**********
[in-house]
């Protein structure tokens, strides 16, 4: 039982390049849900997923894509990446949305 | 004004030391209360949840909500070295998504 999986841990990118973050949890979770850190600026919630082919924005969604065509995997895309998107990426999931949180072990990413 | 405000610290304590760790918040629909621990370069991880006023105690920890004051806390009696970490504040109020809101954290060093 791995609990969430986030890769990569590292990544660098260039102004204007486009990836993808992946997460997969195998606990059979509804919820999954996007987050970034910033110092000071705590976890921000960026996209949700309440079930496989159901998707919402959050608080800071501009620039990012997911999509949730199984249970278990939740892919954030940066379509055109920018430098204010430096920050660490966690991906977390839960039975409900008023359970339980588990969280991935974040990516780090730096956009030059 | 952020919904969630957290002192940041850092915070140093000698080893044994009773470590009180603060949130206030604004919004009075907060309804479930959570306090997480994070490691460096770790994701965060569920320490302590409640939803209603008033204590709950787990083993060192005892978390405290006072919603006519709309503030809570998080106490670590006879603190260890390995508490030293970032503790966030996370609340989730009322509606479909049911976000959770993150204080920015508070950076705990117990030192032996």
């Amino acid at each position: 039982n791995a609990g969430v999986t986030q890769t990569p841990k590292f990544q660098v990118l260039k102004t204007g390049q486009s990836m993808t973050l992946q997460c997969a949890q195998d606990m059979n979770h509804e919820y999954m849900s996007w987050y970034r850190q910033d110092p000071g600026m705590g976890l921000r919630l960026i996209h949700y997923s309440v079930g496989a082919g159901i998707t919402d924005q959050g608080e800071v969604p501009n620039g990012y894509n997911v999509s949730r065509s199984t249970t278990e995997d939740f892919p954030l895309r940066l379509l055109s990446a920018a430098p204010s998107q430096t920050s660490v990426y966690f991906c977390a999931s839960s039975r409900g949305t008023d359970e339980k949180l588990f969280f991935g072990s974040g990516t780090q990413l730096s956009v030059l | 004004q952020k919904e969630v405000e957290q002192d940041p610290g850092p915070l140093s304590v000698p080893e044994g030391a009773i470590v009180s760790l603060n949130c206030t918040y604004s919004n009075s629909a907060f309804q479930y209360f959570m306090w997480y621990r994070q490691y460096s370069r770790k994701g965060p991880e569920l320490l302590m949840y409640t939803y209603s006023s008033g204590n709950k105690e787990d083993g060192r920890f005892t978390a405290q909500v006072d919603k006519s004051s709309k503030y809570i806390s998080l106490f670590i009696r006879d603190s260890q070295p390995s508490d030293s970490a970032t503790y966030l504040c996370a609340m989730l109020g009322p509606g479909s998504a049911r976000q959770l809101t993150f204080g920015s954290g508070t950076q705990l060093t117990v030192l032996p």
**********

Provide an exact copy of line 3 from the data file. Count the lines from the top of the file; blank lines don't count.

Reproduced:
């Amino acid at each position: 039982n791995a609990g969430v999986t986030q890769t990569p841990k590292f990544q660098v990118l260039k102004t204007g390049q486009s990836m993808t973050l992946q997460c997969a949890q195998d606990m059979n979770h509804e919820y999954m849900s996007w987050y970034r850190q910033d110092p000071g600026m705590g976890l921000r919630l960026i996209h949700y997923s309440v079930g496989a082919g159901i998707t919402d924005q959050g608080e800071v969604p501009n620039g990012y894509n997911v999509s949730r065509s199984t249970t278990e995997d939740f892919p954030l895309r940066l379509l055109s990446a920018a430098p204010s998107q430096t920050s660490v990426y966690f991906c977390a999931s839960s039975r409900g949305t008023d359970e339980k949180l588990f969280f991935g072990s974040g990516t780090q990413l730096s956009v030059l | 004004q952020k919904e969630v405000e957290q002192d940041p610290g850092p915070l140093s304590v000698p080893e044994g030391a009773i470590v009180s760790l603060n949130c206030t918040y604004s919004n009075s629909a907060f309804q479930y209360f959570m306090w997480y621990r994070q490691y460096s370069r770790k994701g965060p991880e569920l320490l302590m949840y409640t939803y209603s006023s008033g204590n709950k105690e787990d083993g060192r920890f005892t978390a405290q909500v006072d919603k006519s004051s709309k503030y809570i806390s998080l106490f670590i009696r006879d603190s260890q070295p390995s508490d030293s970490a970032t503790y966030l504040c996370a609340m989730l109020g009322p509606g479909s998504a049911r976000q959770l809101t993150f204080g920015s954290g508070t950076q705990l060093t117990v030192l032996p």